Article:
Methods: This analysis used data from the second round of the National Survey of Child and Adolescent Well-Being (NSCAW II). The sample included 923 female caregivers with children remaining in the home following a maltreatment investigation. Caregivers’ past-year physical DV victimization and child disciplinary practices were measured using different versions of the Conflict Tactic Scales. In addition, caregivers were determined as having an alcohol/substance use problem if either their caseworker reported so on the risk assessment or they met Alcohol Use Disorders Identification Test and/or Drug Abuse Screening Test criteria. Finally, caregivers were classified as having major depressive symptoms if they met Composite International Diagnostic Interview–Short Form criteria. Logistic regression analyses were conducted to test the independent associations between DV, alcohol/substance use, and depression and caregivers’ disciplinary practices, as well as the effect of co-occurrence on caregivers’ disciplinary practices.
Results: DV, alcohol/substance use and depression were co-occurring among caregivers in our sample. Only DV was independently associated with physical aggression disciplinary practices (p<.05); and DV and depression were independently associated with neglectful disciplinary practices (p< .05). Alcohol/substance use was not independently associated with any of the self-reported child disciplinary practices (p > .05). As the number of conditions caregivers had increased, so did their propensity for self-reporting neglectful disciplinary practices. Caregivers with one condition (OR 2.148, p = 0.017), two conditions (OR=3.767, p = 0.007), and three conditions (OR = 4.447, p = 0.009) reported using significantly more neglectful disciplinary practices than those with no potential co-occurring conditions. Neglect was the only disciplinary behavior significantly affected by co-occurring conditions.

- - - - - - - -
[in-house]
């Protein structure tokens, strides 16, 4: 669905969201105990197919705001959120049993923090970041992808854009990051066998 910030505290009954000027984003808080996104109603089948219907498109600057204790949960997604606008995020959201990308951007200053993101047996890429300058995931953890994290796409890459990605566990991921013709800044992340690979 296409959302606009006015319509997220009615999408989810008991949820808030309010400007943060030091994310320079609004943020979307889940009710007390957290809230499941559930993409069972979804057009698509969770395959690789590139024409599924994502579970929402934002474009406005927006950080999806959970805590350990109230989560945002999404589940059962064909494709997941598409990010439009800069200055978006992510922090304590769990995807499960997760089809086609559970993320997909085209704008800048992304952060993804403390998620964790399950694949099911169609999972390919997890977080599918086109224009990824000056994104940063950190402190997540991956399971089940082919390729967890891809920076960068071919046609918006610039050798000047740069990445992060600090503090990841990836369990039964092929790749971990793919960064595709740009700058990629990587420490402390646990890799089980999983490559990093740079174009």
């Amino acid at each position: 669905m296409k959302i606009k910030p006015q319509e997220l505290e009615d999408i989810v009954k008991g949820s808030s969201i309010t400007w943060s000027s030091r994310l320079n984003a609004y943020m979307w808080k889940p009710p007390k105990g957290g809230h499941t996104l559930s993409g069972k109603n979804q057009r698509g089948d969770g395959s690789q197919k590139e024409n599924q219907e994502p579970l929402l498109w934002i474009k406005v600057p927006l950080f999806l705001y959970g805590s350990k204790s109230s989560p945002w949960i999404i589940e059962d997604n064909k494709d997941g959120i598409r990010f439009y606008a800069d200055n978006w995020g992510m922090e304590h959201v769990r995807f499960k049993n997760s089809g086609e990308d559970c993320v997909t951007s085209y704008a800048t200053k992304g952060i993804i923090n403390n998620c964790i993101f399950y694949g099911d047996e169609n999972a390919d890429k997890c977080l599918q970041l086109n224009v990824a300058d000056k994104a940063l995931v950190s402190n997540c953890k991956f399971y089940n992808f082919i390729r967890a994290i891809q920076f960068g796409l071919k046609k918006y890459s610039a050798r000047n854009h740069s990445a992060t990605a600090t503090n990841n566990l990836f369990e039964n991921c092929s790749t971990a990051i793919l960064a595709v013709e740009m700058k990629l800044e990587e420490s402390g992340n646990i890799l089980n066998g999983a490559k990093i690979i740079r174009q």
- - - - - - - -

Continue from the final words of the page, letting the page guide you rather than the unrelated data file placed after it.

Conclusions and Implications: Current child welfare policies mandate cross-system collaboration, however most child welfare collaborative efforts tend to focus only on one type of outcome (e.g., substance use versus mental health). Although our findings suggest that collaborations between child welfare and DV service providers may lead to decreased risk of physical child maltreatment, our findings strongly suggest that to effectively combat neglect - the most common type of child maltreatment in the United States- a multicomponent multi-level collaboration is necessary. Specifically, our model indicated that an integrated system of care focusing on child welfare-involved female caregivers’ risk of DV, alcohol/substance use, and depression might decrease risk of neglectful disciplinary practices. Thus, it is necessary for policymakers to shift thinking from interdisciplinary child welfare service efforts to a more a multidisciplinary approach.